Have a nice weekend,

Gerard
 

John Antliff

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Hi Gerard - I have just finished making my first copper boiler - see
and I learnt several important lessons.
1) Make fittings/assemblies self supporting i.e. they hold together mechanically such that heat (expansion) will not loosen them. This allows you to apply flux and silver solder without disturbing the setup.
2) Use a high temperature flux i.e. Johnson Mathey Tenacity 5. The No. 1 reason for failing to get a good braze is overheating the flux. You need to heat the assembly evenly and slowly - I avoid using oxy/acetylene because it is too hot a flame, a propane/butane torch with a wide flared flame is better even if it takes a lot longer to get up to the required heat. This will avoid hot spots and the possibility that the flux will have exhausted it's oxide absorbing capability by the time the solder reaches it's melting temperature. Use Kaowool as an insulator to prevent loss of heat and cold drafts which will cause incomplete brazing. Remember, the silver solder moves towards the heat and in addition, gravity can be used to encourage the direction of flow!
3) Avoid exposing the silver solder to direct flame as this may very easily cause the silver solder to melt before the base metals are at the required brazing temperature. Exposing the silver solder to direct flame can cause the alloy to separate before brazing takes place - avoid it if at all possible!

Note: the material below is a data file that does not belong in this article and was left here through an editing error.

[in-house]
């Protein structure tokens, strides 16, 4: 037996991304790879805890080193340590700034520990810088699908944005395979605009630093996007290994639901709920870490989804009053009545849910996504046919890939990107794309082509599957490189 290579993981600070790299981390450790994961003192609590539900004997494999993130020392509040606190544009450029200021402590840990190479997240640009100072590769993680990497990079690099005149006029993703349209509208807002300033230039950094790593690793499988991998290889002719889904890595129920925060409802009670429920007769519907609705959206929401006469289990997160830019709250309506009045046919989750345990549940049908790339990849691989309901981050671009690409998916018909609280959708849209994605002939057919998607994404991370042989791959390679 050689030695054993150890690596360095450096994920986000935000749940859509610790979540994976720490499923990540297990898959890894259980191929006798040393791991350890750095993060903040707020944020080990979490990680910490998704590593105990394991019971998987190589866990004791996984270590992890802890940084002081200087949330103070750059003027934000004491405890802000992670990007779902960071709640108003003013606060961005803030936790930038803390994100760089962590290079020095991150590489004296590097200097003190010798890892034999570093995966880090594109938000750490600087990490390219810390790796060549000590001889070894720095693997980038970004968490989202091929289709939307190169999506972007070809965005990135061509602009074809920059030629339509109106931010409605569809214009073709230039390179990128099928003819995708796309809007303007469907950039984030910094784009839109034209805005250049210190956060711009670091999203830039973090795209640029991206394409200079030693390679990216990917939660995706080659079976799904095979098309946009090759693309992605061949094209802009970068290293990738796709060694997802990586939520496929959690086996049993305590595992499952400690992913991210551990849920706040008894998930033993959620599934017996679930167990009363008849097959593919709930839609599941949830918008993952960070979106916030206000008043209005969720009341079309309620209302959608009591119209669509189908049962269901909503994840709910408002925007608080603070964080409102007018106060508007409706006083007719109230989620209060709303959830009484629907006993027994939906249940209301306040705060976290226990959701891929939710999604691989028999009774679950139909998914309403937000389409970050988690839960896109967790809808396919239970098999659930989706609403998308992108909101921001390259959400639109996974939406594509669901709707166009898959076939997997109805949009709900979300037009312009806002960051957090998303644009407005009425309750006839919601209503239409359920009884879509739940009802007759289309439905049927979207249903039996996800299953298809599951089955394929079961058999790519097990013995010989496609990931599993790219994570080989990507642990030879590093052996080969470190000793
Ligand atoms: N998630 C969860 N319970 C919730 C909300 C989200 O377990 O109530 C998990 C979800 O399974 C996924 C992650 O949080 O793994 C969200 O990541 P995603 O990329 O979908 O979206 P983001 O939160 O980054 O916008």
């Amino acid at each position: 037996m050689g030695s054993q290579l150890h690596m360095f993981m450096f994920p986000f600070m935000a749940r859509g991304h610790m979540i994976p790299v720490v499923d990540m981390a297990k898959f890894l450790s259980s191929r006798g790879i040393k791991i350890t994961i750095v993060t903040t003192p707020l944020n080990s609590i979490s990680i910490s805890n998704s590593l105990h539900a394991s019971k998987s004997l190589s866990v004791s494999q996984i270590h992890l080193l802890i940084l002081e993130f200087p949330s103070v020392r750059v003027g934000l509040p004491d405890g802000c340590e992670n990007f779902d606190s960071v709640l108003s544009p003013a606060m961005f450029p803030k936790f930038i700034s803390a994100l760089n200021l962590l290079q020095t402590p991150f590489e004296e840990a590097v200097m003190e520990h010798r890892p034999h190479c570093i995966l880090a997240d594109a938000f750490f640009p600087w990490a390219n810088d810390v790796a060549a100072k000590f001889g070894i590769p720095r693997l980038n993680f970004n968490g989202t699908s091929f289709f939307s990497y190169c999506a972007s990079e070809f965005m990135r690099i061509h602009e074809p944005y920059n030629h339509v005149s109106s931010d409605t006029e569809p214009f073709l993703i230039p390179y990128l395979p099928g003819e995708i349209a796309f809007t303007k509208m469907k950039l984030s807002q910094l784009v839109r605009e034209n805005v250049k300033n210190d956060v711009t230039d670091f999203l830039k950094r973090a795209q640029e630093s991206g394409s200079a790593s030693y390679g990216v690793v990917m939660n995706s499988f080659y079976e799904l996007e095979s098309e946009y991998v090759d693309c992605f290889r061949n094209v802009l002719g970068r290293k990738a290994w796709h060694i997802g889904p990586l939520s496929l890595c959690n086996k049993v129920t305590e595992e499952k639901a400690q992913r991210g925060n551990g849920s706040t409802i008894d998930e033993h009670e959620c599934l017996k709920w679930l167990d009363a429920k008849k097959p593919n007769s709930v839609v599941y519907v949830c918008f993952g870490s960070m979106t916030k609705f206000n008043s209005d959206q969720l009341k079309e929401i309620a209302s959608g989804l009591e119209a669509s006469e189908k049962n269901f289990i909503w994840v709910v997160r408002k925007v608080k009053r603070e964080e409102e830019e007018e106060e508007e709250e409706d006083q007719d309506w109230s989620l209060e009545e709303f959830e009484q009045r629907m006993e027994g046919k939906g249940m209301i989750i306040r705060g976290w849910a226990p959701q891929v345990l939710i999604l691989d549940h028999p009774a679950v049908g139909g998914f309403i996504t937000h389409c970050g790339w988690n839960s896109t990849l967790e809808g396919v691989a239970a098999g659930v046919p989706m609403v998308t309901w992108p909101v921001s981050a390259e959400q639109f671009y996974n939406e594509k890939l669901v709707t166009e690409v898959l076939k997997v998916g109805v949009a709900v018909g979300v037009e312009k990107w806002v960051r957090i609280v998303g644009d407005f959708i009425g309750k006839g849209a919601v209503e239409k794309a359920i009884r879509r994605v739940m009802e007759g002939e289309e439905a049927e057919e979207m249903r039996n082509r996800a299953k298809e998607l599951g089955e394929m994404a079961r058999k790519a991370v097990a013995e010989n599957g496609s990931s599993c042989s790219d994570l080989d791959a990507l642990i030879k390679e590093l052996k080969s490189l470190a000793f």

4) Keep your joint tolerances/gaps to less than 5 thousandths of an inch as silver solder is not a good gap filler. Accurate joints are a must but do not expect the braze to flow through interference fits. In the case of a tube passing through a plate, ensure penetration by using a triangular file to put a couple of shallow grooves in the sides of the hole so that the solder can flow from one side to the other.
5) Existing silver solder joints will have a slightly higher re-melt temperature called it's solidus temperature and for 45% silver solder this is typically 50 C higher than at the first melt temperature. This allows you to revisit brazed joints to add or modify and if you avoid lesson 3) then you can use this fact to your advantage.
6) Cleanliness of mating surfaces is essential. Oil and grease in even small quantities will cause failure. Surface oxide is not so important to remove manually as the flux is designed to do this for you when the temperatures reach the required level. Different fluxes have different operating temperature ranges - the flux mentioned in 2) has a range of 600 - 900 C and most silver solders melt around 600 C and above depending on their silver content. So that flux is good for most silver solders you would normally use.